Unexpected News

This past Sunday brought NCAA basketball just down the street from my parish on the campus of Xavier University in Cincinnati. We’d been warned parking would be a nightmare for the 11 o’clock mass, so we went instead to St. Joseph’s church, a largely African-American Catholic church in Cincinnati’s struggling West End. My family had worshipped there before – usually at the end of one of our parish’s “urban plunge” weekends – and knew we were in for a powerful experience.

But what struck me more than the heartfelt singing and unselfconscious prayer was the force of scripture proclaimed by mouths familiar with the bitter taste of injustice. Read more

Lent is Scary; It Hurts Like Hell

The Catholic lectionary readings for the Second Sunday of Lent include the Transfiguration account, a reading many Protestant traditions heard two weeks earlier. In any case, I have nothing to add to the vast libraries of commentary devoted to that gospel episode. It’s 2 Timothy that I have on my mind this Lenten week (Those of you hearing Romans 4 also have something meaty to dwell on. It’s rather more closely related to the Genesis passage, but that’s another matter…) Here’s the text from Timothy:

Join with me in suffering for the gospel, relying on the power of God, who saved us and called us with a holy calling, not according to our works but according to his own purpose and grace. This grace was given to us in Christ Jesus before the ages began, but it has now been revealed through the appearing of our Savior Christ Jesus, who abolished death and brought life and immortality to light through the gospel.

The traditional practices of Lent – prayer, fasting and almsgiving – were, of course, never meant to earn God’s love and forgiveness. Read more

Mardi Gras

Mardi Gras.

The phrase conjures images of drunken revelry and riotous carnality, tempered with a little voodoo carnivàle. Associated as it is with that most sensual of American cities, New Orleans (at least until Katrina and its aftermath changed the city and our perception of it forever), “Fat Tuesday” seems the antithesis of anything holy or sacred. Read more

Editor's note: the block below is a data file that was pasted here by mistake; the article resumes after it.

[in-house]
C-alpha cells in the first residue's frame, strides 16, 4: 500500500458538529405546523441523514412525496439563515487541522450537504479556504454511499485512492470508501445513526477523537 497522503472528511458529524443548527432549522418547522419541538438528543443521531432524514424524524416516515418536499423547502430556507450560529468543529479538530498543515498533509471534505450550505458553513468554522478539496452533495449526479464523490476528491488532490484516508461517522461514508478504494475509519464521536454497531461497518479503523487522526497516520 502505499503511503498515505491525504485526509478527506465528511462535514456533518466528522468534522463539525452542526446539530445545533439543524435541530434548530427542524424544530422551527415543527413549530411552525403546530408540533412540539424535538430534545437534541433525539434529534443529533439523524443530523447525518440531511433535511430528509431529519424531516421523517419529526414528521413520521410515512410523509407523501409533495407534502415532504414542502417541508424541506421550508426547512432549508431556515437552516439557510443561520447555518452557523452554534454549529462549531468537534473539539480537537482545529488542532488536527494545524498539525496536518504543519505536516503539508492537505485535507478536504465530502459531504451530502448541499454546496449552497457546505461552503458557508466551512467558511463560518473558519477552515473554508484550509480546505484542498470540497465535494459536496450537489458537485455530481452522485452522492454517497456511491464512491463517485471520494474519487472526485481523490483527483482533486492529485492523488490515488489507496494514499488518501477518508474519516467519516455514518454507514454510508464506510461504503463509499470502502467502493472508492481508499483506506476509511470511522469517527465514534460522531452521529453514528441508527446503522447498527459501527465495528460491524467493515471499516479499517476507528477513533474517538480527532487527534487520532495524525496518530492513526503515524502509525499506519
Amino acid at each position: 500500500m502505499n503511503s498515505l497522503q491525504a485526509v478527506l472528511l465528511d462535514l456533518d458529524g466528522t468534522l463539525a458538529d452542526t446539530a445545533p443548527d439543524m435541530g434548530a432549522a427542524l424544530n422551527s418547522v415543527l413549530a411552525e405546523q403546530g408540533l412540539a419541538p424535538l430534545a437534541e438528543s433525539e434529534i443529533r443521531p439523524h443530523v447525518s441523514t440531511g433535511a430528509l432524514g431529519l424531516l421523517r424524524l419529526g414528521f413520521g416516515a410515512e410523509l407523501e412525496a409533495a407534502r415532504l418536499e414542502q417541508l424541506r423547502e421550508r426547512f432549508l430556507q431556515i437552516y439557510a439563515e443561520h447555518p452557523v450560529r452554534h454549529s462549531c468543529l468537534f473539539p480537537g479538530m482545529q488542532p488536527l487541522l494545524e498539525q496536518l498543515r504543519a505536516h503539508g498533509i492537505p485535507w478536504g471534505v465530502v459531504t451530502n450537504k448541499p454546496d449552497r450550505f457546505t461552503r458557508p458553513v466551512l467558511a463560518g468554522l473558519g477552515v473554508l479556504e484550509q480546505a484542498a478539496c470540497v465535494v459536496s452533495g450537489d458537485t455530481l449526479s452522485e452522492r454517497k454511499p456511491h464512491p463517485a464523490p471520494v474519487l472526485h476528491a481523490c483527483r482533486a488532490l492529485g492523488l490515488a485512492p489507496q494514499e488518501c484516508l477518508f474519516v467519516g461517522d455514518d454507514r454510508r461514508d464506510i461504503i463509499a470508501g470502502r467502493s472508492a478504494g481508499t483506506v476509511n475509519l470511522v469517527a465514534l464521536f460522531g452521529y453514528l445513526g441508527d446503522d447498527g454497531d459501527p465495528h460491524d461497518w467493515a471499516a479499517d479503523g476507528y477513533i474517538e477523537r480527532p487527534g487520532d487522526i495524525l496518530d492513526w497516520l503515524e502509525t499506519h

Better Than Borders and Barriers

Two days into Black History month, on the eve of the Transfiguration, it might be well for us to remember one key theme of Epiphany: Jesus gathers around himself a community of former strangers now become friends, a circle of former enemies now knit together as one family, a body where difference enlivens and diversity enriches.

At the Society of Christian Ethics last month I attended a panel discussion that focused on the racial segregation of Christian worship in the US. Meeting in Atlanta, we took up Martin Luther King’s observation that 11 o’clock on Sunday was and still is the most segregated hour in America. One of the most challenging questions was posed by Bryan Massingale, who asked us when in the last three years we had heard a sermon that condemned racial division or that affirmed God’s vision of a multi-racial church. When? Well, I hope you did during Epiphany. Read more

Fools For Christ

I’m thinking this morning of Van Thompson. There he is down in Memphis, newly married. To the surprise of some, Van and Kristin have chosen to live in the Binghamton neighborhood, a community riddled with urban poverty and crime. They are two of many Christians moving into the community in recent years in order to bear witness and to offer their bodily presence. Read more

Looking Toward Lent

When we take too much pride in “family churches,” where neat, nuclear families dominate, we risk forgetting what Jesus did on Good Friday. “Family churches,” for all their honoring of family life, may limit the much wider embrace of God’s grace. Some priorities valued in family churches can be hostile to individuals who do not fit middle-class paradigms. They can exclude people Jesus would want us to welcome. The world consists of many persons who have had to take different and often painful roads. The true community Jesus seeks makes space for them all. — Peter Storey, Listening at Golgotha